Cindy thought about estate planning for a long time, but when she was finally ready to make an appointment with an estate planning attorney to talk about it, she read that the estate tax at the federal estate tax threshold was over $11 million, and the Illinois estate tax started at the $4 million level.
“What am I worrying about,” she thought. “I’m not anywhere near that level! So my estate isn’t subject to an estate tax anyway. That’s for wealthy people to deal with.”
Not long after, Cindy got in a car accident where she was severely disabled. Her family members were distraught and jumped in to try to act on her behalf. Unfortunately, that’s where the problems began. Though her family all wanted what was best for her, they could not agree on what that entailed. Since Cindy hadn’t done any estate planning, nobody knew her true wishes on healthcare for herself, and she hadn’t designated anyone to act on her behalf. Consequently, dealing with doctors, hospitals, and insurance was a struggle.
Estate planning is for everyone who want to invest in continuity and stability for themselves and their family.
Let’s take a closer look at some of the reasons why estate planning is important, regardless of income level or net worth.
• Healthcare Planning
In the example of Cindy and her family, an estate plan can include healthcare planning. In the event of a disability or incapacity, somebody can step in and act based on instructions that are already written out. That way, the choices that you would make for yourself and take the actions that you would want taken can be implemented by the person designated to step in and help. Estate planning can also give designated people access to medical records so that doctors and hospitals can communicate with them. Some examples of healthcare planning documents that can be implemented include the healthcare power of attorney, living will, HIPAA authorization, and other advance directives.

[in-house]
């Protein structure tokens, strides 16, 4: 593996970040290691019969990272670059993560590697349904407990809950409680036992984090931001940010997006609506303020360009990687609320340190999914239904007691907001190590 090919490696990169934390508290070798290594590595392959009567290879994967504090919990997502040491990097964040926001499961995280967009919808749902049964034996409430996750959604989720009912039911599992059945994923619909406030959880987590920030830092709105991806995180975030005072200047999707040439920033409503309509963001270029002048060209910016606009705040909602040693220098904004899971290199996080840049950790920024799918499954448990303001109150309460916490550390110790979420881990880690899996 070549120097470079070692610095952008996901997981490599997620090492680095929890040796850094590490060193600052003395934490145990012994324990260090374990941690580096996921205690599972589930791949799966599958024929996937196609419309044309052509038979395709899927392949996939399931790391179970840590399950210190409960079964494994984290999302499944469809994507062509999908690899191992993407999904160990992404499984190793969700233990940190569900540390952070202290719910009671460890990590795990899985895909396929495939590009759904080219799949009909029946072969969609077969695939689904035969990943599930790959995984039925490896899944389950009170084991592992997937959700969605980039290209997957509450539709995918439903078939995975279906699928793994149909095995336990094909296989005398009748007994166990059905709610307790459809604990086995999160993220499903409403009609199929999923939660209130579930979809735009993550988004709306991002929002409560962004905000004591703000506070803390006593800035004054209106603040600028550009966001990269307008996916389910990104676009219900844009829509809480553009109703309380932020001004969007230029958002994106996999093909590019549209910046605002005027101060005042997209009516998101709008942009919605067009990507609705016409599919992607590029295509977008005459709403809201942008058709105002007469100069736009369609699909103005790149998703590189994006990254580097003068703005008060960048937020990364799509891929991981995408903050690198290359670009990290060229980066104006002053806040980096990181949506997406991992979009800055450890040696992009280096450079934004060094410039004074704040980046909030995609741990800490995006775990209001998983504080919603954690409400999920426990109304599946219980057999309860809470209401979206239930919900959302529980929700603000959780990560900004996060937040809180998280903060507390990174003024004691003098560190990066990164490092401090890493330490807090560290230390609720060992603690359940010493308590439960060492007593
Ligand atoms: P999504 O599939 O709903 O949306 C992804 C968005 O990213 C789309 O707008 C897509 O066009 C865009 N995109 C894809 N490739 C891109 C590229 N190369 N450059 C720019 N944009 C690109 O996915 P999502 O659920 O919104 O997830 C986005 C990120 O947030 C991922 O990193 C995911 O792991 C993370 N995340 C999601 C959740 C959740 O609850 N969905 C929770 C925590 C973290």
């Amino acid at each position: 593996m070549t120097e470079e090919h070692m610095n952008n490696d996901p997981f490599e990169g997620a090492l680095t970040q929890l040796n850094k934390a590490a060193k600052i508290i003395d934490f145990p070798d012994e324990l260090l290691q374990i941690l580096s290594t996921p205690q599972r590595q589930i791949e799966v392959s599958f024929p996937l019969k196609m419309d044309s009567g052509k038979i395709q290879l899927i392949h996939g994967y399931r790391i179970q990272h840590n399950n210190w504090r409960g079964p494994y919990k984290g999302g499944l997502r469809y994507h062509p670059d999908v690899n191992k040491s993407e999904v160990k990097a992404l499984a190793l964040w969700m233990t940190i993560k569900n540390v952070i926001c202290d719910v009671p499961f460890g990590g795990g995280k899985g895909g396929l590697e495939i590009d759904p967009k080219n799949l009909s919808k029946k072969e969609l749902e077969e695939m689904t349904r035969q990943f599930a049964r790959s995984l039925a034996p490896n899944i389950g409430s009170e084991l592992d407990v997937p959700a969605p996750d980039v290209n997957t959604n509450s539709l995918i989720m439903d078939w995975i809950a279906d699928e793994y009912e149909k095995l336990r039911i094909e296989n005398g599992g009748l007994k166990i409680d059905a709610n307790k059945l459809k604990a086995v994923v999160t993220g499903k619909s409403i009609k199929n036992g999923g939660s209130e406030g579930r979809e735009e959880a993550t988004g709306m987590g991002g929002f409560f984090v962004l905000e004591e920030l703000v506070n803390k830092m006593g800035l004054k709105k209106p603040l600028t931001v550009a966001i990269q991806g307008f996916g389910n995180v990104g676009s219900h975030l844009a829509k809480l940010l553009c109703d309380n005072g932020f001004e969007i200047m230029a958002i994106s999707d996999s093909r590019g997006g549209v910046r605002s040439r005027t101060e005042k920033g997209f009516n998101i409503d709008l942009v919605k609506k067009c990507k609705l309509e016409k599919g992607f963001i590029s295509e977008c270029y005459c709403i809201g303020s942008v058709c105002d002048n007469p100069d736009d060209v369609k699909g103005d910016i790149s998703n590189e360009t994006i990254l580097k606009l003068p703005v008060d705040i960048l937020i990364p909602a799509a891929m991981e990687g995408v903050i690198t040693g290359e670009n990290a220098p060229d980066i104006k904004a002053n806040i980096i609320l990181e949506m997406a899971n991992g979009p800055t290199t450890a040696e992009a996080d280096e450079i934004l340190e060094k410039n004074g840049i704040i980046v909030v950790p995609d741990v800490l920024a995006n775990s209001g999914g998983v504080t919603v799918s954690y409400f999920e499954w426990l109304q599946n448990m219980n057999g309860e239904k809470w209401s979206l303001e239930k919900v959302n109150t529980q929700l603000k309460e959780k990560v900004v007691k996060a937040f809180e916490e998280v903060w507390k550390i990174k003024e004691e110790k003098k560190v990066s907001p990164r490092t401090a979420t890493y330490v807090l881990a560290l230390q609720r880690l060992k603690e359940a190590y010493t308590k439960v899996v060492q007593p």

If you pass away or are incapacitated, who is going to take care of your children if they’re under the age of 18 or have special needs and can’t be left alone? Estate planning can help you nominate the individual you would like to see designated as guardian for your children. It also helps you think through who best would match your values, the needs of the child, and how care would be funded. Other considerations may include whether the potential guardian is good with children, responsible with money, and has a stable home and work life. Making a careful selection among those qualified and willing to act can minimize the impact of the change on the child.
In contrast, failing to address the question of who to appoint would not make the question go away should the need arise. Instead, there is a chance that your family will be involved in a heated dispute over who should be the guardian of your children – and this is a period of time when the children are going to need as much stability as they can get. Prolonged court activity is not what will bring stability quickly. Or perhaps no qualified family member or friend of the family emerges, and the court appoints someone with no prior relationship to the child or the family. That’s usually a less desirable outcome than making a decision as far as who in the family is qualified and willing to take on that role.
• Avoiding Probate
Probate is a process by which a decedent’s affairs are settled, debts are paid and property is distributed. It can take a significant period of time, and it is a public kind of proceeding. Estate planning offers opportunities to implement trusts and other structures that may reduce or eliminate the need to go through probate. Without estate planning, probate should be expected for people who own any real estate, or who have assets of $100,000 or more. That figure applies to everything, including cars, bank and brokerage accounts that are held in your name, any art, jewelry, or collections, household objects and furnishings, and more. With a lifetime of working and accumulating assets, it doesn’t take long to reach this threshold.
Stability. Continuity. A strong family. These aren’t things that should be reserved for the very wealthy. Every person deserves it and estate planning is a key tool to deliver it from one generation to the next. So whether you’re just starting out or have a high level of assets, Windy City Legal can help you customize a plan that addresses your needs, and identify any areas that need to be re-aligned. By having a discussion of what you have and what can be put into place, Windy City Show can show you why estate planning is an outstanding investment in yourself and your family. To get started, call Windy City Legal at 312-278-1187 or schedule an estate planning strategy session.